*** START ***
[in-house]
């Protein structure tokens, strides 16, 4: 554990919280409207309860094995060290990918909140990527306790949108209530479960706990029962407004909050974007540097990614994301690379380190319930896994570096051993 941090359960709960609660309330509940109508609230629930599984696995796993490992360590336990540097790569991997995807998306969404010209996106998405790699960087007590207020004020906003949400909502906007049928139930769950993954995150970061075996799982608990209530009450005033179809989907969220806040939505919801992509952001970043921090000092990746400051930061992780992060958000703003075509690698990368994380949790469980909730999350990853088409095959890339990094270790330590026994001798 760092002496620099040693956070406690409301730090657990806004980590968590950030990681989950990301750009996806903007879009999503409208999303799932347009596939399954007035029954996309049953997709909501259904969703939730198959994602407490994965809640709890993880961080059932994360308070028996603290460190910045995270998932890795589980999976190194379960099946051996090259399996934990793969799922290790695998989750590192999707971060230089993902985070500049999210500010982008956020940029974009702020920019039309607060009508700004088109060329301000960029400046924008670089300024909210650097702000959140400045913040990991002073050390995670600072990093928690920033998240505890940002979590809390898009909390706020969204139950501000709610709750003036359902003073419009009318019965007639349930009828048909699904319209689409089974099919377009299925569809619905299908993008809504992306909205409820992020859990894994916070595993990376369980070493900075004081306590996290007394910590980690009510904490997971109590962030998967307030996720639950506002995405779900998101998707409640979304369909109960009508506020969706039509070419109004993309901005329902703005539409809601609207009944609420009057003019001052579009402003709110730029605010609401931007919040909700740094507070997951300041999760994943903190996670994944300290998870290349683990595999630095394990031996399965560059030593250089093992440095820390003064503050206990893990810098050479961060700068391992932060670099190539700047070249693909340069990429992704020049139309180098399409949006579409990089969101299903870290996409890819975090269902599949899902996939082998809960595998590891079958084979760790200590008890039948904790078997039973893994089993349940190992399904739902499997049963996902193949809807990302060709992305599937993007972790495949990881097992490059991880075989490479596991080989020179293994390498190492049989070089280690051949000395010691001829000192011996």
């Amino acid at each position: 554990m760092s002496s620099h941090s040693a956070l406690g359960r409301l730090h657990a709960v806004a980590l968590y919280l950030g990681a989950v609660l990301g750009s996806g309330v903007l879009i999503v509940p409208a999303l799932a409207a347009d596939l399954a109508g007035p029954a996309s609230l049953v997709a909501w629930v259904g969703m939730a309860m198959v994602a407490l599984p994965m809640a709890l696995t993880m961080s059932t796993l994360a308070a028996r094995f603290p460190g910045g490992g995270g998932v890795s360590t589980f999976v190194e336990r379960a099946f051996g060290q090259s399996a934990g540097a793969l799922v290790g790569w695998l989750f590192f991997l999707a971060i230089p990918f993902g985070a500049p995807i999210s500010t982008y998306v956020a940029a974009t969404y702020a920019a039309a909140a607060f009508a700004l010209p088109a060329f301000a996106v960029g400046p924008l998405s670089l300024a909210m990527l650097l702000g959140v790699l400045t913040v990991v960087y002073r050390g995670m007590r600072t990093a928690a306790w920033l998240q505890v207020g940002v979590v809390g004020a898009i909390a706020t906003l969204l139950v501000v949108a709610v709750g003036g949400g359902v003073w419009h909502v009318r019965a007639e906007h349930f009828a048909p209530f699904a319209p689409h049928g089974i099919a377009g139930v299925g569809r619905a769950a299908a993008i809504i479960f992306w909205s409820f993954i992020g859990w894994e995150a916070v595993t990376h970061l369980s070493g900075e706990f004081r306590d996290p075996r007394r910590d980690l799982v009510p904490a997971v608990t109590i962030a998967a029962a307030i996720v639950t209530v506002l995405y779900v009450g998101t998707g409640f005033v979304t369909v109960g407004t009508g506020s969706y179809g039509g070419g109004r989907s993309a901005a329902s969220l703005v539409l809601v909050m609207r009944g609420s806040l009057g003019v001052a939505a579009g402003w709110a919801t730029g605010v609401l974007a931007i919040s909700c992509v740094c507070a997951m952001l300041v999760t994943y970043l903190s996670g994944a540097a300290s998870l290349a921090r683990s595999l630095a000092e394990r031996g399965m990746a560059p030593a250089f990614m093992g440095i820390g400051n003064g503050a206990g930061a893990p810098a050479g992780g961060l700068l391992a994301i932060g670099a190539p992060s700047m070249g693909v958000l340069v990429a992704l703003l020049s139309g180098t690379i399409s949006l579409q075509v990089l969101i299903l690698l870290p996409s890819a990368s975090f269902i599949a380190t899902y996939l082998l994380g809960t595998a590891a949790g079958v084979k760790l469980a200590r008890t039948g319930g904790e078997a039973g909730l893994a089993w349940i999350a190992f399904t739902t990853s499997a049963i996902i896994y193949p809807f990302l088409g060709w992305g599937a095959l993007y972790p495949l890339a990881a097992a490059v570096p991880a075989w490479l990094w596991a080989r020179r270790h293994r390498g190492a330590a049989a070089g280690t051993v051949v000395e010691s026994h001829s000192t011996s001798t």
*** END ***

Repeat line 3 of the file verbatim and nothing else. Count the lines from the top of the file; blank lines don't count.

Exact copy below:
């Amino acid at each position: 554990m760092s002496s620099h941090s040693a956070l406690g359960r409301l730090h657990a709960v806004a980590l968590y919280l950030g990681a989950v609660l990301g750009s996806g309330v903007l879009i999503v509940p409208a999303l799932a409207a347009d596939l399954a109508g007035p029954a996309s609230l049953v997709a909501w629930v259904g969703m939730a309860m198959v994602a407490l599984p994965m809640a709890l696995t993880m961080s059932t796993l994360a308070a028996r094995f603290p460190g910045g490992g995270g998932v890795s360590t589980f999976v190194e336990r379960a099946f051996g060290q090259s399996a934990g540097a793969l799922v290790g790569w695998l989750f590192f991997l999707a971060i230089p990918f993902g985070a500049p995807i999210s500010t982008y998306v956020a940029a974009t969404y702020a920019a039309a909140a607060f009508a700004l010209p088109a060329f301000a996106v960029g400046p924008l998405s670089l300024a909210m990527l650097l702000g959140v790699l400045t913040v990991v960087y002073r050390g995670m007590r600072t990093a928690a306790w920033l998240q505890v207020g940002v979590v809390g004020a898009i909390a706020t906003l969204l139950v501000v949108a709610v709750g003036g949400g359902v003073w419009h909502v009318r019965a007639e906007h349930f009828a048909p209530f699904a319209p689409h049928g089974i099919a377009g139930v299925g569809r619905a769950a299908a993008i809504i479960f992306w909205s409820f993954i992020g859990w894994e995150a916070v595993t990376h970061l369980s070493g900075e706990f004081r306590d996290p075996r007394r910590d980690l799982v009510p904490a997971v608990t109590i962030a998967a029962a307030i996720v639950t209530v506002l995405y779900v009450g998101t998707g409640f005033v979304t369909v109960g407004t009508g506020s969706y179809g039509g070419g109004r989907s993309a901005a329902s969220l703005v539409l809601v909050m609207r009944g609420s806040l009057g003019v001052a939505a579009g402003w709110a919801t730029g605010v609401l974007a931007i919040s909700c992509v740094c507070a997951m952001l300041v999760t994943y970043l903190s996670g994944a540097a300290s998870l290349a921090r683990s595999l630095a000092e394990r031996g399965m990746a560059p030593a250089f990614m093992g440095i820390g400051n003064g503050a206990g930061a893990p810098a050479g992780g961060l700068l391992a994301i932060g670099a190539p992060s700047m070249g693909v958000l340069v990429a992704l703003l020049s139309g180098t690379i399409s949006l579409q075509v990089l969101i299903l690698l870290p996409s890819a990368s975090f269902i599949a380190t899902y996939l082998l994380g809960t595998a590891a949790g079958v084979k760790l469980a200590r008890t039948g319930g904790e078997a039973g909730l893994a089993w349940i999350a190992f399904t739902t990853s499997a049963i996902i896994y193949p809807f990302l088409g060709w992305g599937a095959l993007y972790p495949l890339a990881a097992a490059v570096p991880a075989w490479l990094w596991a080989r020179r270790h293994r390498g190492a330590a049989a070089g280690t051993v051949v000395e010691s026994h001829s000192t011996s001798t």